Thank you for your response.

--- In [log in to unmask], Herman Miller <hmiller@I...> wrote:

> I like the idea of a "dreamed by the speaker" evidential; I think
> steal that for one of my Zireen languages. (Some Zireen cultures
have a
> belief that the dream world is a real place.)

Suzette Haden Elgin's La`adan fictlang has an evidential for facts
revealed to the speaker in a dream.

My understanding of the Australian Aborigine "DreamTime" is that it
is at once all of (1) the time of the ancestors (hence real though
legendary ancient Australia) (2) the time-and-place where myths
occur/occurred (3) the time-and-place where dreams occur (4) the
time-and-place where stories occur.

> Joseph Bridwell wrote:
> >
> > I believe that the average man on the street does
indeed "believe"
> > regardless of contrary evidence or absence of evidence. I myself
> > I choose to believe that consciousness survives death since to
> > believe otherwise implies to me meaninglessness to my actions
> > present and future. Thus, for me, "believe" and "need" have a
> > connection; and further, that solid evidence changes belief into
> > fact for whomever accepts the evidence.
> I think you're on to something; anything for which it's not yet
> to find any evidence for one way or the other is something that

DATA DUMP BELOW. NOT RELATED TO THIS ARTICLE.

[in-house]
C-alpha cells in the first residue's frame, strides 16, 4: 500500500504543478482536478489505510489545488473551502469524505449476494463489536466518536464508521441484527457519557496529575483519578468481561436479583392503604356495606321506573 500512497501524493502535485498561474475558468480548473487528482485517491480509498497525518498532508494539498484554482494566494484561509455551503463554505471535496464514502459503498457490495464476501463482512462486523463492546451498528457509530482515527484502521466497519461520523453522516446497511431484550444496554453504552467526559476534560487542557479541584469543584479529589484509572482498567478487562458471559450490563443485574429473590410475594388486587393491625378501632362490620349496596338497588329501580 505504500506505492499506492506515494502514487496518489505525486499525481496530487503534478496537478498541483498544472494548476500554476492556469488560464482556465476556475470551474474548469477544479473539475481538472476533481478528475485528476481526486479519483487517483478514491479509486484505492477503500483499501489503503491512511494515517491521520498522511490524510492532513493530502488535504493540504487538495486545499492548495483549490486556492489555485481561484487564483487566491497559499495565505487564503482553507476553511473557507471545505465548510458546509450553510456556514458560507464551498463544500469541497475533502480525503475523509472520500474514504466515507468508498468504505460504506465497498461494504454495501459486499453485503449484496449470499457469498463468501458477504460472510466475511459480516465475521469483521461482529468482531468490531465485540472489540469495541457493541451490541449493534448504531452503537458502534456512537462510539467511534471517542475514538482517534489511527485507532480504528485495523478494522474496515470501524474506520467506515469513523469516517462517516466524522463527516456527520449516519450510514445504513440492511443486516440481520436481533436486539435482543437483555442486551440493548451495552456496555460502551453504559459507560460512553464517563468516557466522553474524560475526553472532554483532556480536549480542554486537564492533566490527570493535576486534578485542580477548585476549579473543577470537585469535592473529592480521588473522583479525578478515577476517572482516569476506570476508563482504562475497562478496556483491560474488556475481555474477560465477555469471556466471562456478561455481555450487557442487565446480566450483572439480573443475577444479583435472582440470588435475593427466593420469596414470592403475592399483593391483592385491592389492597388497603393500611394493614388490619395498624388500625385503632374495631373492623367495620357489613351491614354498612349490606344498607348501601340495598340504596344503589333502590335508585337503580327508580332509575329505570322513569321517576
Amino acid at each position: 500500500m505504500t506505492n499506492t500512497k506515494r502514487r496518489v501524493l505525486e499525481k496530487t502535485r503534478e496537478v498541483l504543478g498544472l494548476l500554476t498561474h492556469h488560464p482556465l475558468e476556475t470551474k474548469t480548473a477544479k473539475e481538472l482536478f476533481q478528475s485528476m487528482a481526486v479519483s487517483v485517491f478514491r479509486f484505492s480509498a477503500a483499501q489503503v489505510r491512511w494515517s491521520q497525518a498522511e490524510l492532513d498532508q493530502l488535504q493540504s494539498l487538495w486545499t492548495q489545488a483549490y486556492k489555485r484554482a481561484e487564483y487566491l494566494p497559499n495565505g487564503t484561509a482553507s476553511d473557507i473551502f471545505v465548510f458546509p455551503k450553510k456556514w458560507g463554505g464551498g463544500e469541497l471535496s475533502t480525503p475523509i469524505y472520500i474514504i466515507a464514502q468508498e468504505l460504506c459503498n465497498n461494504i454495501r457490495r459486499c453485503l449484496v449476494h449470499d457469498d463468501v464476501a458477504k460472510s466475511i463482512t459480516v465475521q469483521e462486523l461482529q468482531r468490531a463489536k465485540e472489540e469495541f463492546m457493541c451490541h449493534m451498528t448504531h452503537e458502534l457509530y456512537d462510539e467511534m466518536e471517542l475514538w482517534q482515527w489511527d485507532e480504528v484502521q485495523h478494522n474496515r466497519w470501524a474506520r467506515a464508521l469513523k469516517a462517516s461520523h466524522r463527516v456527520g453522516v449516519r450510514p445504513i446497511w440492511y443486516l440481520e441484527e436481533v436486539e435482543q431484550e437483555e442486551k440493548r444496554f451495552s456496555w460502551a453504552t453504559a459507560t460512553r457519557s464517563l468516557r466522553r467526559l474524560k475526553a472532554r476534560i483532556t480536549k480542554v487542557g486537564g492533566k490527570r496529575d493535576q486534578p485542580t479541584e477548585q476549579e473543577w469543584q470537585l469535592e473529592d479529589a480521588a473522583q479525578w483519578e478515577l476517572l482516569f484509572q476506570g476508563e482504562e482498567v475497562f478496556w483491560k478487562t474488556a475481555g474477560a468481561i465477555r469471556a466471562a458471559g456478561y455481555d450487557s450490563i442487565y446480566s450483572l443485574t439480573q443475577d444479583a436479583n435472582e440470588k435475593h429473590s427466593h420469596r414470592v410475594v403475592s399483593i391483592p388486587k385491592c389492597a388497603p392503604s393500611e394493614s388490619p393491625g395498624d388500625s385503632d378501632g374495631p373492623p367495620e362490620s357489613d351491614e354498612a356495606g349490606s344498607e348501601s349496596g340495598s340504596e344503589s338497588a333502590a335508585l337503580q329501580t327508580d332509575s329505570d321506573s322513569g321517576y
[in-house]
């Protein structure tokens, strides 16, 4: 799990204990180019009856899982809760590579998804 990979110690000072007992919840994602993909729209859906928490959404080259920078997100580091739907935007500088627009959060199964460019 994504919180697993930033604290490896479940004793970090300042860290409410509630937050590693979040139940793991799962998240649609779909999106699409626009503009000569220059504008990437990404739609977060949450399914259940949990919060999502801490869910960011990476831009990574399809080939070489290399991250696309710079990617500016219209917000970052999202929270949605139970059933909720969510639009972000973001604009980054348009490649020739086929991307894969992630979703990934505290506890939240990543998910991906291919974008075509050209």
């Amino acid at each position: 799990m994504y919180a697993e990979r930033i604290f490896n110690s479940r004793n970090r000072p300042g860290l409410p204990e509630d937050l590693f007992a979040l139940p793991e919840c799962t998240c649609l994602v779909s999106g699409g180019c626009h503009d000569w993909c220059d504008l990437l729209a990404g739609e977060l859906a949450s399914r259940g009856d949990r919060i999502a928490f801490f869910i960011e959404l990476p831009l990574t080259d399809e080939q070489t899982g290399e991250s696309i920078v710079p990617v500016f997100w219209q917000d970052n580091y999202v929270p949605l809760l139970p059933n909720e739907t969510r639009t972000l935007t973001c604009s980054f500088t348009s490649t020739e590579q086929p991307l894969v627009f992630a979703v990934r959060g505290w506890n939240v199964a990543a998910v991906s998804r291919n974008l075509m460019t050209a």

one can
> choose to believe or not to believe. Some people also seem to have
> capacity to ignore evidence that would (if accepted) require them
> question their beliefs. But there are some things that have to be
> accepted as axiomatic, such as whether or not there is such a
thing as
> free will, since no one yet knows how to test these ideas. I
choose to
> believe in free will since it makes things more interesting to
> about, and I can't see how I have much to lose if I turn out to be
> wrong. (If there is no free will, choice is an illusion in any
> Whether consciousness survives death is an idea that could in
> be tested, if it's possible for disembodied spirits to leave
> Alternatively, if spirits are reincarnated, memories of previous
> would be evidence for survival. However, it's always possible that
> spirits can never go back to our world or affect it in any
> way, so the absence of convincing evidence doesn't mean anything
one way
> or the other.
> But besides evidence as a basis for belief, there is also trust.
> Whenever someone says something like "believe me, running a
marathon is
> strenuous", it seems like they're really asking you to trust them
> on their personal experience or observation. It'd be interesting
to see
> if other languages use the equivalent of "believe me" or if they
> other ways of translating this expression. But this does seem to
me to
> be a valid use of "believe" as an imperative, at least in English.

Maybe this should be seen as a request or as advice rather than as a
command.  I still think the command to believe is infelicitous.  But
I think you have a point that this use of "Believe me, running a
marathon is strenuous" is most easily categorised as a felicitous
use of an imperative form of "believe".  "Imperative" covers
utterances that aren't "commands".



Tom H.C. in OK